After clearing the Ballard Locks and the breakwater at Shilshole Bay Marina in Seattle, we were greeted by a strong, cold 20-knot northerly sweeping down Puget Sound. With the flick of a line off a cleat and the pull of a sheet, Yahtzee’s genoa unfurled in a flash. Drawing us forward in a rush, I shut off the engine and promptly heard an unscripted holler from the boys and then Jill down below. Being the experienced sailors they are, they knew it, we were sailing again — and it was awesome!
As we bounded across the Sound, dodging a container ship and tug and barge along the way, I got thinking about how far we’d come. Not in miles necessarily, but in being off the boat over the past three months. Mind you, it was never our intention to spend that long off of Yahtzee, but with travel plans to see friends and family and then the unexpected issues that arose with our skeg and rudder, there was nothing we could do but keep our chins up and move forward. Fortunately, we’re good at that. The boys are adaptable and resilient and we roll as a family from one place to the next in a fluidity that impresses me over and over again. The thing is, though, we’ve come to realize that we do it better on the boat than on land.
With my big blue Arcteryx pack stuffed to the gills and riding comfortably on my back and a duffle bag in hand, Porter clenched my pinky finger as we scurried through the crosswalk and into O’Hare airport in Chicago on a frigid midwest morning. We were off to Raleigh, North Carolina for wedding number four of four in three months, where we’d be spending time with Jill’s mom and aunt, along with many great friends.
This was the last trip until being back on Yahtzee together and the routine of living out of that backpack and duffel bag was wearing thin. Pack. Move. Unpack. Pack again. Move again. Unpack again. That had been our life for months and, due to Jill’s immensely organized and thorough packing and re-packing skills, we’d perfected it. She’s an artist.
But while living as nomads on land was incredibly fun and rewarding in many ways, it also created a longing for our preferred form of travel, and we realized why. We’re home on Yahtzee. We have all of our stuff with us and at the end of each day, we get to sleep in our own comfortable beds. While moving from place to place on the boat, we’re extremely self-sufficient and we rarely have to rely on outside help from others.
The reliance on others is part of what made traveling on land difficult for us. Being so typically self-sufficient meant that calling on friends, family or strangers for assistance when needed was uncomfortable. We purposely don’t have a “Buy Us A Beer” button on the blog and we don’t ask readers to donate to a Patreon account to fund our lifestyle for this very reason. And hopefully it won’t come to that, because we enjoy the adventure of doing it on our own and don’t want to be beholden to others.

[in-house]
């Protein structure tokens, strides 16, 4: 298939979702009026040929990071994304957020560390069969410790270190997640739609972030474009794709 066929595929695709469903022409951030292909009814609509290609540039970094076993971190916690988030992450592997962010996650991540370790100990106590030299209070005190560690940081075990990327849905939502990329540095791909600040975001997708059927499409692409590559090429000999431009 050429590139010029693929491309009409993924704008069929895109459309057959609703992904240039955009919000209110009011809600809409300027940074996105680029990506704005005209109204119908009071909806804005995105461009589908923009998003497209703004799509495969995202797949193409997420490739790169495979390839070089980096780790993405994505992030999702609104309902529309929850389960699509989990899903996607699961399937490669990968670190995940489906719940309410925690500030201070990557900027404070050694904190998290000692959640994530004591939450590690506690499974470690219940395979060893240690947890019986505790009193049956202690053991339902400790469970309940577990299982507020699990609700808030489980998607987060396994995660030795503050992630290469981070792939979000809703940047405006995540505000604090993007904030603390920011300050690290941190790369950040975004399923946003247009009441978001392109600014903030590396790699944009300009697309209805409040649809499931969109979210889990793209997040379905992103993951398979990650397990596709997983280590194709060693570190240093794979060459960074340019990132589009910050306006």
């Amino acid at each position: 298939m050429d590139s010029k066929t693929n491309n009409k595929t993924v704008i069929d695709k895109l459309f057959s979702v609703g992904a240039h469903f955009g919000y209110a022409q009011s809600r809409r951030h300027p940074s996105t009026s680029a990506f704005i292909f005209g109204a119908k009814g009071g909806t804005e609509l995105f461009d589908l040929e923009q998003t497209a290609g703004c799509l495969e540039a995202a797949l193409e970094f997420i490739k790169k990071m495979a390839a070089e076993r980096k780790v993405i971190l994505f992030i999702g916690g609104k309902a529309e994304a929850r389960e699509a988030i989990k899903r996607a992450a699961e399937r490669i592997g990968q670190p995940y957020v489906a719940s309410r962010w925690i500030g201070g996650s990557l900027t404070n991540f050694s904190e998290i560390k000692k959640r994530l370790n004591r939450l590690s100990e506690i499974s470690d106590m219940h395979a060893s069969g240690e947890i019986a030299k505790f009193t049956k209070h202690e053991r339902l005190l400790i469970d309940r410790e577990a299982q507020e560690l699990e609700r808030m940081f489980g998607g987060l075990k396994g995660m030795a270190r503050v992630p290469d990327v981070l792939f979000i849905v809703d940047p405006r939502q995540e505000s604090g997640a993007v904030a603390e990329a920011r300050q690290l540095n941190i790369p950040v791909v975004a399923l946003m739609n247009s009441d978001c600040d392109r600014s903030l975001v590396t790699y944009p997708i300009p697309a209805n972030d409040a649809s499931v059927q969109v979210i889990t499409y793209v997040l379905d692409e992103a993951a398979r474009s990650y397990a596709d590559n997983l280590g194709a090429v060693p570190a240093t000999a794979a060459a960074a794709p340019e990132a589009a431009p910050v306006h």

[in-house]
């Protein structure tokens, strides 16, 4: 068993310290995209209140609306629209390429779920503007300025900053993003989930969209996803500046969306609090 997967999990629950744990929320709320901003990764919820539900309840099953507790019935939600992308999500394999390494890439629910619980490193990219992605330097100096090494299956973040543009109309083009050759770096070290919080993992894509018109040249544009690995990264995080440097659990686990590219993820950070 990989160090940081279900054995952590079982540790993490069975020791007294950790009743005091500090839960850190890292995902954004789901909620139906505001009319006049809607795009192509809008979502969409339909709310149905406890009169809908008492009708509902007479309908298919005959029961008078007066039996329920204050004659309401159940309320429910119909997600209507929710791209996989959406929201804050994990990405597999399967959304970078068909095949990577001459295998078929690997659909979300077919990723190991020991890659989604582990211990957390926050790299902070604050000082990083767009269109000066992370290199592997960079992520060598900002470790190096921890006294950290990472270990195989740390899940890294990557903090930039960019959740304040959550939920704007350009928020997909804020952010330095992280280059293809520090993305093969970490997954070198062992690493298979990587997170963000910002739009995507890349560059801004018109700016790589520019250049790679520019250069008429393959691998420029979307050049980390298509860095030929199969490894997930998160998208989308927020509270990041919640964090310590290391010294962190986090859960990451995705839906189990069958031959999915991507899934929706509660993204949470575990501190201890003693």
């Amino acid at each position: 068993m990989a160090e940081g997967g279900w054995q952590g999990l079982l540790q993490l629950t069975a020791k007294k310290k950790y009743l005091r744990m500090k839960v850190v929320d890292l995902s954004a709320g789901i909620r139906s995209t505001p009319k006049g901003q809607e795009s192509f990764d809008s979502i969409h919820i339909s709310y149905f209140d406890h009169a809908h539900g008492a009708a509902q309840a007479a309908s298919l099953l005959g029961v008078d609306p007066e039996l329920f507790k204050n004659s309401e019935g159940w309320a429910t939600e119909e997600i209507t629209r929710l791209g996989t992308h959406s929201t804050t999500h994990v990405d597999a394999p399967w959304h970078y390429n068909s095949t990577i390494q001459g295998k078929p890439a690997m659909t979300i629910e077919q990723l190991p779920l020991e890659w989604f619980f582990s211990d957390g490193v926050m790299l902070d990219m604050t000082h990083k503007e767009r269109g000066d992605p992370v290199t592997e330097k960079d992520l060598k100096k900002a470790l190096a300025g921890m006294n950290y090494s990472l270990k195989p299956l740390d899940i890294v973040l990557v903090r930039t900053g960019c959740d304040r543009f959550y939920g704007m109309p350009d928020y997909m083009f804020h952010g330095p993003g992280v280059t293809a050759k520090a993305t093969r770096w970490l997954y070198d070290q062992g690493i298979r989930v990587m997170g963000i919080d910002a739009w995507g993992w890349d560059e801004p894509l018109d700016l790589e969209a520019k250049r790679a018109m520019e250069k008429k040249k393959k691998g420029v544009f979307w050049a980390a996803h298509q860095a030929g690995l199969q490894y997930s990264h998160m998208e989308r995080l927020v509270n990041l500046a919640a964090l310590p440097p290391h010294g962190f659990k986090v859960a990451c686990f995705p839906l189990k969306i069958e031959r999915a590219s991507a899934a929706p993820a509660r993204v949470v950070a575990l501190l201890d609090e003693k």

When traveling on land we found ourselves leaning on friends and family too often for our comfort, and though they were always happy to share cars, homes and hours of laughter, we never wanted to ask for too much or become a burden. Fortunately, we received a huge and enthusiastic amount of support from many friends and family members, and for that, we are incredibly grateful. Far more than we can ever put into words.
Whether on the boat or on foot, we see the same sunsets and sunrises and the same constellations moving overhead day and night. The world doesn’t really change. But on Yahtzee alone, we move with them as one. On foot they seem to be revolving around us, unhinged. Or as our friend Mark so aptly put it the other night during dinner, “Your life on Yahtzee is analogous to being on earth. The earth is traveling through space yet you feel “at home” and don’t have the sense of traveling. Yet you always are…”
To be sure, there are challenges that come with both modes of travel — ones that we are quite familiar with — and for us it’s about meeting them, moving forward and making the best from whatever situations we find ourselves in. So long as we’re together, we’re all good.
Sliding the companionway hatch open and poking my head in, Yahtzee smelled cold and damp. I didn’t care. I was home. Then, as I descended the steps, the first thing I noticed was a note with familiar handwriting. “Welcome Home!” it said, accompanied by a bottle of rum, care of our friends Ryan and Autumn on Velella. It made me smile. Once again, friends come up big.
With Jill packing up our stuff in those two bags for the last time at a nearby hotel, it was move in day and I took an hour or so to get the boat ready for everyone to come home. On went the engine and heater to warm and dry the cabin and I cleaned a few things while poking my head in and out of lockers, lazarettes and floorboards.
When they arrived and we slung our travel-weary gear on the boat, the boys were overjoyed. Their eyes were big and bright, and Magnus kept saying, “Daddy, take the wheel. Lets go.” Indeed, go we did.
We’re happily back out cruising again, moving with the tide and wind — along with many great memories of times spent with our friends and family. Thank you, everyone. We couldn’t have done it without you.
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